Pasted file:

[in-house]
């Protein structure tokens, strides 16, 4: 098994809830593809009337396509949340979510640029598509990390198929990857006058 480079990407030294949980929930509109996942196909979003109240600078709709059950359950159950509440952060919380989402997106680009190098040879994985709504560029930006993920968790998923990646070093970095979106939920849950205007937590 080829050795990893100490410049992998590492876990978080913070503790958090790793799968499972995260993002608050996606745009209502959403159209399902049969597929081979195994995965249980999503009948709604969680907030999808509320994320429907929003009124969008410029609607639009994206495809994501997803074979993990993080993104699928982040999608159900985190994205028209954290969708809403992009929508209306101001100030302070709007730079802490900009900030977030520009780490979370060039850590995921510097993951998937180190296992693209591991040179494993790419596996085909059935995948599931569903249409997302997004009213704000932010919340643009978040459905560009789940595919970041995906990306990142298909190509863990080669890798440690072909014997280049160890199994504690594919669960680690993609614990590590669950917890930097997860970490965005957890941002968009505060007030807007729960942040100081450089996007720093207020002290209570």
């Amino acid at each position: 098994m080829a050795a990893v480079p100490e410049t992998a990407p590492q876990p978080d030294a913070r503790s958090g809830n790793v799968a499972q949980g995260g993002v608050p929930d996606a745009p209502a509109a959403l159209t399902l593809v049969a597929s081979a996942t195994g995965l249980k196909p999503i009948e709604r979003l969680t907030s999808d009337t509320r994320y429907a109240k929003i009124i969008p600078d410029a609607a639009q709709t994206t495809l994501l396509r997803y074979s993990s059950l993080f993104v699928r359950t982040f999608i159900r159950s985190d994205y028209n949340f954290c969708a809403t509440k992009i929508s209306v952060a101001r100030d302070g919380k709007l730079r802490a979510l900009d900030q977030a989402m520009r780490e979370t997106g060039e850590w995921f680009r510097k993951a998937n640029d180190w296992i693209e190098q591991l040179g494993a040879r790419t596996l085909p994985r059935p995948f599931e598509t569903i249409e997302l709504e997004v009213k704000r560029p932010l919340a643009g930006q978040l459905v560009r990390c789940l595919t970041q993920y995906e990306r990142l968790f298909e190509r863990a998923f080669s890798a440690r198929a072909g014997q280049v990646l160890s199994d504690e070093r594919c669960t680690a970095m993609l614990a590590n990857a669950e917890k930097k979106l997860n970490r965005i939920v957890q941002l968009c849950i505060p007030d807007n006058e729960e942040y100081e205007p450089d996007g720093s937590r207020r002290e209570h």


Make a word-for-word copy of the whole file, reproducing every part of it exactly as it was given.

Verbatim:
[in-house]
């Protein structure tokens, strides 16, 4: 098994809830593809009337396509949340979510640029598509990390198929990857006058 480079990407030294949980929930509109996942196909979003109240600078709709059950359950159950509440952060919380989402997106680009190098040879994985709504560029930006993920968790998923990646070093970095979106939920849950205007937590 080829050795990893100490410049992998590492876990978080913070503790958090790793799968499972995260993002608050996606745009209502959403159209399902049969597929081979195994995965249980999503009948709604969680907030999808509320994320429907929003009124969008410029609607639009994206495809994501997803074979993990993080993104699928982040999608159900985190994205028209954290969708809403992009929508209306101001100030302070709007730079802490900009900030977030520009780490979370060039850590995921510097993951998937180190296992693209591991040179494993790419596996085909059935995948599931569903249409997302997004009213704000932010919340643009978040459905560009789940595919970041995906990306990142298909190509863990080669890798440690072909014997280049160890199994504690594919669960680690993609614990590590669950917890930097997860970490965005957890941002968009505060007030807007729960942040100081450089996007720093207020002290209570």
């Amino acid at each position: 098994m080829a050795a990893v480079p100490e410049t992998a990407p590492q876990p978080d030294a913070r503790s958090g809830n790793v799968a499972q949980g995260g993002v608050p929930d996606a745009p209502a509109a959403l159209t399902l593809v049969a597929s081979a996942t195994g995965l249980k196909p999503i009948e709604r979003l969680t907030s999808d009337t509320r994320y429907a109240k929003i009124i969008p600078d410029a609607a639009q709709t994206t495809l994501l396509r997803y074979s993990s059950l993080f993104v699928r359950t982040f999608i159900r159950s985190d994205y028209n949340f954290c969708a809403t509440k992009i929508s209306v952060a101001r100030d302070g919380k709007l730079r802490a979510l900009d900030q977030a989402m520009r780490e979370t997106g060039e850590w995921f680009r510097k993951a998937n640029d180190w296992i693209e190098q591991l040179g494993a040879r790419t596996l085909p994985r059935p995948f599931e598509t569903i249409e997302l709504e997004v009213k704000r560029p932010l919340a643009g930006q978040l459905v560009r990390c789940l595919t970041q993920y995906e990306r990142l968790f298909e190509r863990a998923f080669s890798a440690r198929a072909g014997q280049v990646l160890s199994d504690e070093r594919c669960t680690a970095m993609l614990a590590n990857a669950e917890k930097k979106l997860n970490r965005i939920v957890q941002l968009c849950i505060p007030d807007n006058e729960e942040y100081e205007p450089d996007g720093s937590r207020r002290e209570h």